During the March 6 International Women’s Day parade in 1971, a group of 150 women–a coalition from different backgrounds and ideologies–turned left on Pearl Street, breaking from the expected march route downtown and seized what used to be Harvard University’s Architectural Technology Workshop at 888 Memorial Drive. It had been slated for demolition in a plan to expand housing for students and faculty of Harvard. They dubbed the building the “Liberated Women’s Center.”

The group of organizers included women from organizations that existed at the time like the Bread and Roses, the Old Mole Women’s Caucus and Gay Women’s Liberation.

At the same time, a group of activists called the Riverside Planning Committee opposed Harvard University’s expansion, as it would uproot already established communities. The activists were demanding that Harvard create more affordable housing in the nearby community of Riverside. Specifically, they had demanded that 888 Memorial Drive be converted into affordable housing just one year prior.

Riverside Planning Committee leader, Saundra Graham, met with the coalition of women and they added affordable housing for the Riverside community to their list of demands.

During the next 10 days of occupation, women from all walks of life gathered in the Liberated Women’s Center to find solidarity in one another. Free childcare was offered, as were health classes, karate classes and mechanic classes. Women danced and cut their hair in acts of liberation and the Harvard Crimson reported that at the time of the event, the women were “joyous” and lesbian couples expressed themselves freely.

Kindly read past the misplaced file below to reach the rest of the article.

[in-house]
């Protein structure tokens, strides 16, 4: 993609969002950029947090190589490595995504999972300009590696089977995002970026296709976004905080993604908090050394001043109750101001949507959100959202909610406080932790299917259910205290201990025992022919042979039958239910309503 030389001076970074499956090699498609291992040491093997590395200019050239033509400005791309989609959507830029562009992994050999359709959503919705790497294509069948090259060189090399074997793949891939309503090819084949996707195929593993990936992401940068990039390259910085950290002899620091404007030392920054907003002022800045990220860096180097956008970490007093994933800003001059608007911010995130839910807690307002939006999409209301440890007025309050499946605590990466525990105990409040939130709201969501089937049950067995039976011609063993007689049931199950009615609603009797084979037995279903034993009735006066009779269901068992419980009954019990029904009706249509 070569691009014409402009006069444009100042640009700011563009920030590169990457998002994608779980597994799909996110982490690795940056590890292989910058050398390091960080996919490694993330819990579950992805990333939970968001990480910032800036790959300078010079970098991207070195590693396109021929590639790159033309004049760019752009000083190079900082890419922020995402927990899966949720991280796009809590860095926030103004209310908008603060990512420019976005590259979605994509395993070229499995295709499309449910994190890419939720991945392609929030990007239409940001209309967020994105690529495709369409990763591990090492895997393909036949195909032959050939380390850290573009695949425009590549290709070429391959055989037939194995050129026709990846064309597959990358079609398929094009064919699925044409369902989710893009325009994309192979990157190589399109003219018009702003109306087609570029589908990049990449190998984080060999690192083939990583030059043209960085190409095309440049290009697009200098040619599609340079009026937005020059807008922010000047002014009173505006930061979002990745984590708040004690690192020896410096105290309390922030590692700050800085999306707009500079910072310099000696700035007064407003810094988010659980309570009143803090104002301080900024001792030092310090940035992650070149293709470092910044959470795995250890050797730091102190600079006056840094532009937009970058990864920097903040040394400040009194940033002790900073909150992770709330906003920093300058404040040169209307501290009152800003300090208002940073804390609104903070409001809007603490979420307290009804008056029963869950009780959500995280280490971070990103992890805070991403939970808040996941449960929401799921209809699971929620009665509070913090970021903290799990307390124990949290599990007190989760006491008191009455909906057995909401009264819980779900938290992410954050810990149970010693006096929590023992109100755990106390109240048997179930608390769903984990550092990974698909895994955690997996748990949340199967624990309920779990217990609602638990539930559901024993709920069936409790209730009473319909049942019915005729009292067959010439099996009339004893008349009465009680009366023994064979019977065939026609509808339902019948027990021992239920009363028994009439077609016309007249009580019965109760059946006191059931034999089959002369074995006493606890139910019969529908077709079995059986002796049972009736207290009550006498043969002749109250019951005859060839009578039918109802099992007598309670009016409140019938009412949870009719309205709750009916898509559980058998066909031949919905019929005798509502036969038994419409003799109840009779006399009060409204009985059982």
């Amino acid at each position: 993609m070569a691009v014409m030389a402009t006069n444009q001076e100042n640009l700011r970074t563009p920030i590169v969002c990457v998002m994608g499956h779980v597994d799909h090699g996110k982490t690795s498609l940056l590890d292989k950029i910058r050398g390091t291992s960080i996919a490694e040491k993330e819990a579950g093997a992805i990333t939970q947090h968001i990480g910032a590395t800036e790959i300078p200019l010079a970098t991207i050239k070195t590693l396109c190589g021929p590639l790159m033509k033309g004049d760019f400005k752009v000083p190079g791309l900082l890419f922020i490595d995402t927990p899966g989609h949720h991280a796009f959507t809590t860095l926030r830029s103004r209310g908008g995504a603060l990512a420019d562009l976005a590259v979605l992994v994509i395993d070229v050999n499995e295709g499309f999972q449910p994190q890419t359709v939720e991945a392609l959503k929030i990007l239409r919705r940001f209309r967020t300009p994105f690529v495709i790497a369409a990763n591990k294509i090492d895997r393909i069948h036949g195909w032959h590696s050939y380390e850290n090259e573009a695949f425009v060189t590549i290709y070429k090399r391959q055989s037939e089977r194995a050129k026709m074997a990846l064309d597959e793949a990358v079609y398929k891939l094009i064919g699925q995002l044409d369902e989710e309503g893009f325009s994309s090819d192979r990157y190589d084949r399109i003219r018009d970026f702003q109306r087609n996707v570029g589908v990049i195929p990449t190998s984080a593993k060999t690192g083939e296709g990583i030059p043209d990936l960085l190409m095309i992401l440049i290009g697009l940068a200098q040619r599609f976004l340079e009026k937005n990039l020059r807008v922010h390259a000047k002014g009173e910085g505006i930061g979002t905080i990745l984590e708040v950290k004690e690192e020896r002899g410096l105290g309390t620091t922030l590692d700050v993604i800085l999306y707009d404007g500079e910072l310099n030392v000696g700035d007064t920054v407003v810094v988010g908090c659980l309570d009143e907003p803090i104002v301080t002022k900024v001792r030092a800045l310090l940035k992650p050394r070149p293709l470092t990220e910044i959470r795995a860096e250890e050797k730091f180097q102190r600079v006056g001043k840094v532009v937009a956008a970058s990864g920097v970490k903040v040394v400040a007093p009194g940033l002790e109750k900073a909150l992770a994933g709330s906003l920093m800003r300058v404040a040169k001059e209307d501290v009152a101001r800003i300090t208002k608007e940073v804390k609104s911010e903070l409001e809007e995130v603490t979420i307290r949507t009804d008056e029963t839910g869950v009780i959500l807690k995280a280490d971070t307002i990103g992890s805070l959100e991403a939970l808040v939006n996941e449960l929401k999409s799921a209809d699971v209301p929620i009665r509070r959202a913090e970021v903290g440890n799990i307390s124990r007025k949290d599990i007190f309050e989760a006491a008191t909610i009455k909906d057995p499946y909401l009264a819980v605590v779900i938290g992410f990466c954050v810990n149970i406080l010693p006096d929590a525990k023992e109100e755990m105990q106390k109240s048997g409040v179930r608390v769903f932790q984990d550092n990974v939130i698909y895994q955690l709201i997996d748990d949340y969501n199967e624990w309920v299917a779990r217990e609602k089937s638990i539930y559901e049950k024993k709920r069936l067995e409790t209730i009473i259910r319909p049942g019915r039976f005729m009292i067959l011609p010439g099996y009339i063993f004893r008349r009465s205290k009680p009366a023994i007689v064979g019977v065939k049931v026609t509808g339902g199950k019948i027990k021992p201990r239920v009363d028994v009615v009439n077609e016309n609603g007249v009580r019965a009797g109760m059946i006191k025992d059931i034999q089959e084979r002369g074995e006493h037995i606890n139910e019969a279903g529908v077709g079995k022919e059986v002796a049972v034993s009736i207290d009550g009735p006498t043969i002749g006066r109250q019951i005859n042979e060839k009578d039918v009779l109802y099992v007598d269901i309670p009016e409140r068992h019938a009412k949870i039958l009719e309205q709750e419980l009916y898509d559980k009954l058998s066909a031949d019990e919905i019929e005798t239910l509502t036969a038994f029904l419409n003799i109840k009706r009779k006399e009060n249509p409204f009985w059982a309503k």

Credit: Joanna Barrow
An image of the 888 Memorial Drive standing today. The building that housed the takeover was knocked down, and in its place is now a park before Harvard graduate housing. There is now a different building in the exact location of the former architectural building that has the address of 10 Akron Street.

The women left the building on March 15, 1971 after rumors of a police bust and a vote for their eviction. The group left together, chanting and singing, their faces painted and carrying banners.

The chair of Harvard Radcliffe’s Board of Trustees, Sue Lyman, donated $5,000 (equivalent to $30,000 in today’s dollar) to the group of women who then used that money to put a down payment on the house that is now the Cambridge Women’s Center. The center would go on to establish Boston’s Rape Crisis Center, the first shelter for assaulted women in Cambridge. Today, they offer a variety of programs to support the women who walk through their doors.

Once the documentary had ended, the promised Q&A session began and soon turned into a conversation about how the movement has evolved over the decades. One participant brought up how the workforce has seen a remarkable change.

“We’ve become an army of occupation rather than an army of conquest,” the participant said.

The participant argued that women’s liberation has shifted to focus primarily on their careers, but someone else countered that there was still far to go.

There were arguments that the movement has stalled and lost the fervor of the second wave, and that the movement has seen significant changes in the past five to 10 years because of the #MeToo movement, which caused a cultural shift in how consent is viewed.

At one point, Jacoby thumbed through a folder she had with her, withdrawing and unfolding a slip of paper.

“I can read you the demands they made,” Jacoby said. “Let’s see how many of them we’ve got.”

One: free medical care and access to abortions and The Pill. Two: equal pay. Three: put an end to the proliferation of degrading images of women. Four: free child care. Each demand was punctuated with a look from Jacoby that the room seemed to understand. These demands have yet to be fulfilled.

A general consensus was formed: a lot has changed, but a lot hasn’t.